I am currently having my Dad go through Bladder Cancer. He was diagnosed with a tumor back in September last year a biopsy was and it turns out it was cancer on the bladder. He was not a smoker, rarely drinks and lives a pretty good life. He was turning 70 in December so this came as a huge shock to all of us. We had to have an operation to remove the tumour because that was causing him so much pain, we were in hospital a few times because the pain was so excruciating for him. Once this first operation was complete we had to go onto chemo to help with the remainder of the cancer. We did 4 cycles of that which took 4 months and then last week he went in for major surgery for 9 hours to remove his bladder, prostate and some lymph nodes. Whilst they were in the operation the surgeon actually found some more possible cancer nodules and was not going to take any risks so he took them out too.

He has been in hospital for a week now and each day is different with pain or nausea, etc. All the general things you should be feeling after having major surgery and its upsetting him and frustrating him that he feels like he isn’t getting better but he actually is, he started the first day with 3 bags attached to his body and now he just has one which is the stoma bag for the diversion of his urine. (This is permanent) But by the 3rd day all but that one bag was gone, he is walking further and further each day. But he has this negative mindset the second one thing goes wrong. He’s not sleeping well and barely eating and he is snapping at both myself and mum, and that hits us hard. Today I actually got so mad at him I walked out. I get he is going through alot of stuff but so are we and if that attitude is going to stay then he can bloody well stay in the hospital because mum will not be able to handle that alone if he comes home.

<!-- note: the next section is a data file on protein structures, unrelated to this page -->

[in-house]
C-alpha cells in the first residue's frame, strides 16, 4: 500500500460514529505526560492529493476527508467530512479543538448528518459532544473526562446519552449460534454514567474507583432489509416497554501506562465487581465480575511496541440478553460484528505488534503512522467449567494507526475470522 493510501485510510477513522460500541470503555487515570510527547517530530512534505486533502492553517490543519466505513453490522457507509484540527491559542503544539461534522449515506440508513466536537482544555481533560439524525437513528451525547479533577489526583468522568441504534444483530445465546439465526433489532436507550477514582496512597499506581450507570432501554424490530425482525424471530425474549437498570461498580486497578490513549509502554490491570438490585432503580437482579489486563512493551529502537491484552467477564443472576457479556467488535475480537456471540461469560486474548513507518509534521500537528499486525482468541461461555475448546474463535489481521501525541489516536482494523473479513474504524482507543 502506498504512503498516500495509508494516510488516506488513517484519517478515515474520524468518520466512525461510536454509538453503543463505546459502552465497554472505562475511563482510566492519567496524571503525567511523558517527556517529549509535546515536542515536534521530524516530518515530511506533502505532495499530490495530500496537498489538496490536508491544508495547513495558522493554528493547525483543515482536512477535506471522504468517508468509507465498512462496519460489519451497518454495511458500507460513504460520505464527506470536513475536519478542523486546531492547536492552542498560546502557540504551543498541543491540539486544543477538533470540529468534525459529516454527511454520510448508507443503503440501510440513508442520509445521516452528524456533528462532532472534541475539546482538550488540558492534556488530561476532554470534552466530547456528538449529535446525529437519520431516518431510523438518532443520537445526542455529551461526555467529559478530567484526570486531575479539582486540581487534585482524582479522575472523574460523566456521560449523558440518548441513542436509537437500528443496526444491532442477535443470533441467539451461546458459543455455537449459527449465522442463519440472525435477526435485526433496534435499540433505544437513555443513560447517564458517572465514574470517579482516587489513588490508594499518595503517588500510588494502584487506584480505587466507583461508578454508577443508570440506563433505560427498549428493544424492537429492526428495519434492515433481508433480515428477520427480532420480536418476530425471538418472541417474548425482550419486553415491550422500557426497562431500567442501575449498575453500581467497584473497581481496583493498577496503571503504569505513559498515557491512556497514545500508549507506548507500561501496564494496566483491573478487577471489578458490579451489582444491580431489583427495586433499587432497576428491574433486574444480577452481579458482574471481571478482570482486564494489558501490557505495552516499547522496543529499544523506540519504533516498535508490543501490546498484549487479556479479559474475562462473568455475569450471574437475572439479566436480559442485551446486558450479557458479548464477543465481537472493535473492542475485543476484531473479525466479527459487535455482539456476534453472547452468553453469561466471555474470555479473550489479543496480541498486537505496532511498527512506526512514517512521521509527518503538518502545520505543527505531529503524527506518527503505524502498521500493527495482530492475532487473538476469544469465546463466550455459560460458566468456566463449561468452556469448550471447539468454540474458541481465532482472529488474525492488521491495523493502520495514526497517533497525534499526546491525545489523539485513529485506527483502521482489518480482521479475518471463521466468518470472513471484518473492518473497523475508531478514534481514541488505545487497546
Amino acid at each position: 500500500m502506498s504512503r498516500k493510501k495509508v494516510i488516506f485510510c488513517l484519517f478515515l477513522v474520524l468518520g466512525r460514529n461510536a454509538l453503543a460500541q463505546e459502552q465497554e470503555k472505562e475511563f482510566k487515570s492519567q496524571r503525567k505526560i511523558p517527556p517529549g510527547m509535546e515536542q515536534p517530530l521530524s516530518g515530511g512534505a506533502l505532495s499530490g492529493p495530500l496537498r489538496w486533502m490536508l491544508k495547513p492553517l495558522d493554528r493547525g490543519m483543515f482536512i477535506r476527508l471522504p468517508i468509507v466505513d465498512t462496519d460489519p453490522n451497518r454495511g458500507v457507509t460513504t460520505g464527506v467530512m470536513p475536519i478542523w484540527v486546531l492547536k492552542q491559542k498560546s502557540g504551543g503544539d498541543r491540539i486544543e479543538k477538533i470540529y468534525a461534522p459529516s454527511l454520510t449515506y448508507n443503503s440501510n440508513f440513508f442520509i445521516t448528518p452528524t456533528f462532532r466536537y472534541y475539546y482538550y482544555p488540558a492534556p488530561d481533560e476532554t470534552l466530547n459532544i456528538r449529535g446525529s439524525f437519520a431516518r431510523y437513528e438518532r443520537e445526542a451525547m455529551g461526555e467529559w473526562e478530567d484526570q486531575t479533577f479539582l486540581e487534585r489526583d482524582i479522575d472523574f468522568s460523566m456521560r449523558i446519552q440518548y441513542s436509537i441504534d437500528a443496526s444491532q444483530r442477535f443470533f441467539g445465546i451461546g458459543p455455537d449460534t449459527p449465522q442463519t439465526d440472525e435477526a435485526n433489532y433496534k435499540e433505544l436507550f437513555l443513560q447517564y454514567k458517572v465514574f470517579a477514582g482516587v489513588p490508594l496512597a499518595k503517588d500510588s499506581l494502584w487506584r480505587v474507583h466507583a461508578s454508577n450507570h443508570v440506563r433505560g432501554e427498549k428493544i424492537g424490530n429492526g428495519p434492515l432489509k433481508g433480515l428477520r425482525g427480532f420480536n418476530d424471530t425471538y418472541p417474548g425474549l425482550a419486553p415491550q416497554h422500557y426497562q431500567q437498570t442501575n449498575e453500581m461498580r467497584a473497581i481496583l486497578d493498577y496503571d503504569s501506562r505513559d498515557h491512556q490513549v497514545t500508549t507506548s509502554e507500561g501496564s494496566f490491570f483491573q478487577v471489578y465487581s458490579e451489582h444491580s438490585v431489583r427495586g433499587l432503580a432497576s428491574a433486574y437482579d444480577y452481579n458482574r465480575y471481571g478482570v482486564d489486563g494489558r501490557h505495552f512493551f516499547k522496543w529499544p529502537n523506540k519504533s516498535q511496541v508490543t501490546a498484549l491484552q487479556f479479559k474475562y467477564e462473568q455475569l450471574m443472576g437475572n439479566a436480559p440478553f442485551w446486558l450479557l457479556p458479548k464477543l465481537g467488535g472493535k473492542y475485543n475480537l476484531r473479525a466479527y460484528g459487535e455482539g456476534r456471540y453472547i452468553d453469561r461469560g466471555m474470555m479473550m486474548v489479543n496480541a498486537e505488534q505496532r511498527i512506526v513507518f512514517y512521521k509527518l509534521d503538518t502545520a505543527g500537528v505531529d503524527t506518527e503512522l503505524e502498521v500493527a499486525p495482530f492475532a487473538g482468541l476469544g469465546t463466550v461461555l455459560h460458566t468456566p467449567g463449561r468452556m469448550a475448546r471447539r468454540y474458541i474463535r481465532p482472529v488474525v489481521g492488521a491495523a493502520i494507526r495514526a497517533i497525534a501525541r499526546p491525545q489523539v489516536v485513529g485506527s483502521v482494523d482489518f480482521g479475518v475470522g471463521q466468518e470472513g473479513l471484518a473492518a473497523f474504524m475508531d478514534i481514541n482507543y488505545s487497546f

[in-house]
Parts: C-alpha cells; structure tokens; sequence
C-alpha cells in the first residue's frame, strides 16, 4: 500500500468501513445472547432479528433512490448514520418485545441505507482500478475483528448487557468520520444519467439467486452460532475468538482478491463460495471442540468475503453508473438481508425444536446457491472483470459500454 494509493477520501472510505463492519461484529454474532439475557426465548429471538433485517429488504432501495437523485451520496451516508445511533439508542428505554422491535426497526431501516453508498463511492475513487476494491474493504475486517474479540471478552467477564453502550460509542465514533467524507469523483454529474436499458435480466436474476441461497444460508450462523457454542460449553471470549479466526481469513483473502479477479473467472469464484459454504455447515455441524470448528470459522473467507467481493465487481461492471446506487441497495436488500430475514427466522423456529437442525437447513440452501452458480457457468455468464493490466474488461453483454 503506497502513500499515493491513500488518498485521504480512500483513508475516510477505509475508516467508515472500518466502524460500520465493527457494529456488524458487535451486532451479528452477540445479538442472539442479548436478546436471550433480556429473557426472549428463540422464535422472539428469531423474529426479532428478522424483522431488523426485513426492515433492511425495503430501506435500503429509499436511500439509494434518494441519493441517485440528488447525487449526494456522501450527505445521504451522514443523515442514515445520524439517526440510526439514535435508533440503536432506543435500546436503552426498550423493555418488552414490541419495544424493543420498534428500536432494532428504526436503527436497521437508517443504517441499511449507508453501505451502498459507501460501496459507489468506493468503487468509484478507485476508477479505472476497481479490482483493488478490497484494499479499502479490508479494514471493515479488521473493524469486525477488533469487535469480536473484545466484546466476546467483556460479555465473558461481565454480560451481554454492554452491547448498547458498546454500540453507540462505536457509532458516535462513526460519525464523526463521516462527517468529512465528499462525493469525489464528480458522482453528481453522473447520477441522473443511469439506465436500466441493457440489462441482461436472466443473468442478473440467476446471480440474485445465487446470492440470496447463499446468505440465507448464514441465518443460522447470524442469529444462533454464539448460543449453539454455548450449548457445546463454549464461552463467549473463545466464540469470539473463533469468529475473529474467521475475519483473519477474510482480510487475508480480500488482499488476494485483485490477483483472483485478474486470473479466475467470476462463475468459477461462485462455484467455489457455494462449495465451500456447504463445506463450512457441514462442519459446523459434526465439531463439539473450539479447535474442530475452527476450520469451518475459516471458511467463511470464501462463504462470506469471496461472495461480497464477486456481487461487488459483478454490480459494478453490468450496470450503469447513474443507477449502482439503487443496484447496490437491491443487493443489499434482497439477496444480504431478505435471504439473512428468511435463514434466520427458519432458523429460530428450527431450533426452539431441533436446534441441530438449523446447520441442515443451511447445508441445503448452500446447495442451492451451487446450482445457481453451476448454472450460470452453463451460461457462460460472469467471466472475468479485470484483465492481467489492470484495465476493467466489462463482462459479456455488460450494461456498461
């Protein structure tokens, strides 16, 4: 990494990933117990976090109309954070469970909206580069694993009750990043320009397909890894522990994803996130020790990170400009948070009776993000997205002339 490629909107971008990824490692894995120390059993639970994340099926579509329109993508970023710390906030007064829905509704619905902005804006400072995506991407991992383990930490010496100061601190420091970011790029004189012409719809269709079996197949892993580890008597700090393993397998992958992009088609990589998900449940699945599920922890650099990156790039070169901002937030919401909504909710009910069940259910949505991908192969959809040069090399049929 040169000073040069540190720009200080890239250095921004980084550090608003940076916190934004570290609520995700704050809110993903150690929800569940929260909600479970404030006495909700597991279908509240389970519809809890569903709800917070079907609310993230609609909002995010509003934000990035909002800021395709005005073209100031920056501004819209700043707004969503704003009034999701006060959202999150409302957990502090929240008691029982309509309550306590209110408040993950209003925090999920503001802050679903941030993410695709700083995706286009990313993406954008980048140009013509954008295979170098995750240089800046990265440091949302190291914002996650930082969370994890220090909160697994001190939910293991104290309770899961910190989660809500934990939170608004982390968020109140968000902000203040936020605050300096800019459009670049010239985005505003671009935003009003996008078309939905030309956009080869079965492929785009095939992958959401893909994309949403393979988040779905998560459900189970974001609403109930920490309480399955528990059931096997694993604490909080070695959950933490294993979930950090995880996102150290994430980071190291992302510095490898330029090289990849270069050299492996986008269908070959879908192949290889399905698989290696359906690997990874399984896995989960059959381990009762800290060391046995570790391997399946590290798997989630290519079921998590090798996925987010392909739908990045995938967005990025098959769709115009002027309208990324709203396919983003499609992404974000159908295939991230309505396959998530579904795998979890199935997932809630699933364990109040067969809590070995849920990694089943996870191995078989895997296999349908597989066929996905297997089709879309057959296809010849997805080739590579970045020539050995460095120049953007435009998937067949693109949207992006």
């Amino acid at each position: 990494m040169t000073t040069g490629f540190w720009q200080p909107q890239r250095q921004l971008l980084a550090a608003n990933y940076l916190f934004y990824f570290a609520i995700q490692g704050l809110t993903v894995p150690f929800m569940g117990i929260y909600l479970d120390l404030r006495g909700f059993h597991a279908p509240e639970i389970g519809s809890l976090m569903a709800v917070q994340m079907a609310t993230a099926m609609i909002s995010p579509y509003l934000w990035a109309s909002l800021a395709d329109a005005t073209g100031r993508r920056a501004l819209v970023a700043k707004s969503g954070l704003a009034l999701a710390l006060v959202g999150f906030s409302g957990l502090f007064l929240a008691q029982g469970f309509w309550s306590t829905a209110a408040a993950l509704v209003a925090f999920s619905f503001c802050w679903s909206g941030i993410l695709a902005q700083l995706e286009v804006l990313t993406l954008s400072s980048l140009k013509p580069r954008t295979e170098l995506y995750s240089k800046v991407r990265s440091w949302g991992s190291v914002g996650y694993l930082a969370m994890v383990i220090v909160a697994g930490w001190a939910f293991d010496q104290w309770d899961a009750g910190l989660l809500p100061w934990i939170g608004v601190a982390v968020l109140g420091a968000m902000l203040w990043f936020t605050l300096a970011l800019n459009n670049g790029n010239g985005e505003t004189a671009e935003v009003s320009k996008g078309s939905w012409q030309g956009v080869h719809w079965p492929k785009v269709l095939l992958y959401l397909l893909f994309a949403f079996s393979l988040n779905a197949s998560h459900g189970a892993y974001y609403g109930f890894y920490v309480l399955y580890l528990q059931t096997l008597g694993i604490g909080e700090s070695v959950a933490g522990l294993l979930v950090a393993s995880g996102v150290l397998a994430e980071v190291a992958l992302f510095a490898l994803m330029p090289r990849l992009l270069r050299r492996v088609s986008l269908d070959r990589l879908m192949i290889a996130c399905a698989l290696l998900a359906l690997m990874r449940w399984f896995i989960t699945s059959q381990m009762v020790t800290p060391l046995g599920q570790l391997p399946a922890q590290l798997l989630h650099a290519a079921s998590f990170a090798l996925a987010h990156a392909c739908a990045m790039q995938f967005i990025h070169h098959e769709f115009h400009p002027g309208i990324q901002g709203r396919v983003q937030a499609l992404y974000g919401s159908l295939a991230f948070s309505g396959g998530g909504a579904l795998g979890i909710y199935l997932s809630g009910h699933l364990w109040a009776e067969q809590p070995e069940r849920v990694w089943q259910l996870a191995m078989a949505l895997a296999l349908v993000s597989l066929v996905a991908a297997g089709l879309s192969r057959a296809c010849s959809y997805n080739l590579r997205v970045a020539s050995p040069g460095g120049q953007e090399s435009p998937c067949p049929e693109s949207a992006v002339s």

He has just survived a cancer that could kill him, he should be thankful and positive and happy. The doctors and nurses and the surgeon even said how lucky he was that they caught this early. 6 months time this could have been a whole different ballgame. I need someone who has been through this and survived to go and speak to him and tell him he will be ok because us telling him has had no effect because he is doing is getting angry. He is a routines man, and very OCD so if something is out of place and not in the right spot or you say one thing he just goes off. Today he went off because the patients around him were being too loud. Like small stuff. I just don’t know what to do anymore or how to help him anymore than we are already doing.